Consider the worst case scenario. What would happen to your college age children if the government did default on their debt and were unable to offer adequate funding to those students who rely on it to pay for tuition, books and even the cost of living? As parents we may not have adequate credit standing to take out a personal loan or even a secured home loan which is based on our credit score and credit history. As is evidenced by the current crisis in the United States government, defaulting on debts would almost certainly affect future credit.

Taking Steps Now to Avoid Future Problems

Even though there is some amount of optimism in the short term, these problems may not soon go away. Parents are advised to keep an eye on their own credit scores by requesting a free annual credit report from the three reporting agencies. Take care of debt problems now in the event that government funds will not be available in the future to help put your children through college.

By requesting your free credit report from the three reporting agencies, Experian, TransUnion and Equifax, it is possible to begin repairing bad credit before it gets any worse. Whether you have fallen behind on bills, have been the victim of identity theft or simply have erroneous marks on your report which can easily be remedied, you can’t begin to fix what you don’t know is broken! Your child’s academic future may very well depend on your credit score if the government is unable to continue offering current grants and student loans.


Getting What You Want Out of Life – Are Reporting Inaccuracies Holding You Back?

According to reports released by some of the leading financial analysts in the country, there are an amazing amount of inaccuracies on your credit report that can hold you back from getting what you want out of life. It is not good enough to put your credit report on the back burner until you are contemplating a major purchase or investment of some type because by then the damage could already be done!

Who Has Been Sitting in My Chair?

Your credit report is so much more important than you know because it can have a direct impact on virtually every area of your life, from getting that dream job to renting a condo on South Beach. By the time you clear up errors or fraudulent entries it could be too late. The guy next door is going to work every morning sitting at the desk which should have been yours and you are still stuck ten miles inland on the outskirts of the Everglades while some stranger is sitting on your balcony sipping frozen daiquiris. Perhaps it sounds like a modern day rendition of Goldilocks and the Three Bears, but someone could be sitting in your chair because you were busy looking the other way.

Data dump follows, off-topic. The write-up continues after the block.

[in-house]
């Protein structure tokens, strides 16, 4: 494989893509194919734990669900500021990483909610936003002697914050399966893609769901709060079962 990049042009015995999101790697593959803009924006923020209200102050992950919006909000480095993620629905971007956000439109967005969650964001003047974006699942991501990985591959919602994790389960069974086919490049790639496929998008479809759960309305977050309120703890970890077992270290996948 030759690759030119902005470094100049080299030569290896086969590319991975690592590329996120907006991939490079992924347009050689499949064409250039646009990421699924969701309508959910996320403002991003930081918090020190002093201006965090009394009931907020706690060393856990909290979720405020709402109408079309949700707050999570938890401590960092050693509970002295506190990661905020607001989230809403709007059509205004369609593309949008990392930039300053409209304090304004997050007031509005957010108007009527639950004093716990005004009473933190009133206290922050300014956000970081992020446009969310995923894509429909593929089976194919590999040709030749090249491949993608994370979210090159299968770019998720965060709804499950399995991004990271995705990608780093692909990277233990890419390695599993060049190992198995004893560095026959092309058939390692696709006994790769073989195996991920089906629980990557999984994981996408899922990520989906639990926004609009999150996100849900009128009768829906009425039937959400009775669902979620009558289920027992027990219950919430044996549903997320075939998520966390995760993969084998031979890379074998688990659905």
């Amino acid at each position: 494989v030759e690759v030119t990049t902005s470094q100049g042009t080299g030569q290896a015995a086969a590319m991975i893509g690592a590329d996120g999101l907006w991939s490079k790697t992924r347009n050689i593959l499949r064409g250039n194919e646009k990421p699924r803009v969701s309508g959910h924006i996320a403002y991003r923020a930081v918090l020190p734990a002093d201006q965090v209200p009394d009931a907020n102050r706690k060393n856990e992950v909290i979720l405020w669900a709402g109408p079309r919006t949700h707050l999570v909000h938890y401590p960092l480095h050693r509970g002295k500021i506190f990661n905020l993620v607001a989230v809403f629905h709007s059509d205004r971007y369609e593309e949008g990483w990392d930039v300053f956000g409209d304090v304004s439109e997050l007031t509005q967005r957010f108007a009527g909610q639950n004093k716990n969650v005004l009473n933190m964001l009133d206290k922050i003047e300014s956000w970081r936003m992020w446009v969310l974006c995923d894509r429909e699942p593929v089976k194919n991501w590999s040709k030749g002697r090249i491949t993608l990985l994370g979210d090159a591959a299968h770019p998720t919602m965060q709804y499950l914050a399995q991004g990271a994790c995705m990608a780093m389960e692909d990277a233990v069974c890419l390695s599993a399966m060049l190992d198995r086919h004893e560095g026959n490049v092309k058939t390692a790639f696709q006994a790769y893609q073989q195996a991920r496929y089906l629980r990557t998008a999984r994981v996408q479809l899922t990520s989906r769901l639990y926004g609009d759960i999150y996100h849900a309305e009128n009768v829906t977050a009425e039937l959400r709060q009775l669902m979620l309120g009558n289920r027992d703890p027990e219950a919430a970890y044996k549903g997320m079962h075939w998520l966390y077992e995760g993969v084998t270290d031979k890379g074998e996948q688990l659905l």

Where Should I Be Looking?

We know that identity theft is a huge issue since we are living in the digital age. You should be getting a copy of your credit report annually to make sure that it contains no inaccuracies which need to be corrected. If you find any blemishes due to charges you didn’t make, it could be a mistake but it could also be identity theft! Unless you know what is there you have no way to counteract human error or downright fraud. Some experts even advise that you check your credit report more often than once a year. According to a recent article found on the MSN Money website, you can space your three annual credit reports from the major reporting agencies, Experian, TransUnion and Equifax, evenly throughout the year. Also, you may wish to join a credit monitoring service that will alert you any time there is activity on your report.

Pay Attention to Details!

Also mentioned in the MSN Money report was the fact that we fail to pay attention to important details. While we are busy looking at what is listed on our credit report we forget to make sure that all of our personal information is accurate. Make sure your contact information is correct as well as any other personal identifying information such your Social Security number or date of birth. You would be amazed at how often these are incorrect on credit reports! This is especially important if you have been working diligently to restore your credit. If your personal identifying information is incorrect then it stands to reason that any progress you make may not be on your free annual credit report! Those clerks in the reporting agencies are not detectives so they more than likely will not hunt down the right person to add positive marks to their credit history.

The key to good credit (in addition to paying your bills on time!) is to keep a watchful eye on what your credit report is saying about you. Reporting inaccuracies are much more common than most of us are led to believe and often the ultimate cause of being denied the things we want most in life. Someone could indeed be sitting in your chair at the moment because you were too busy looking the other way.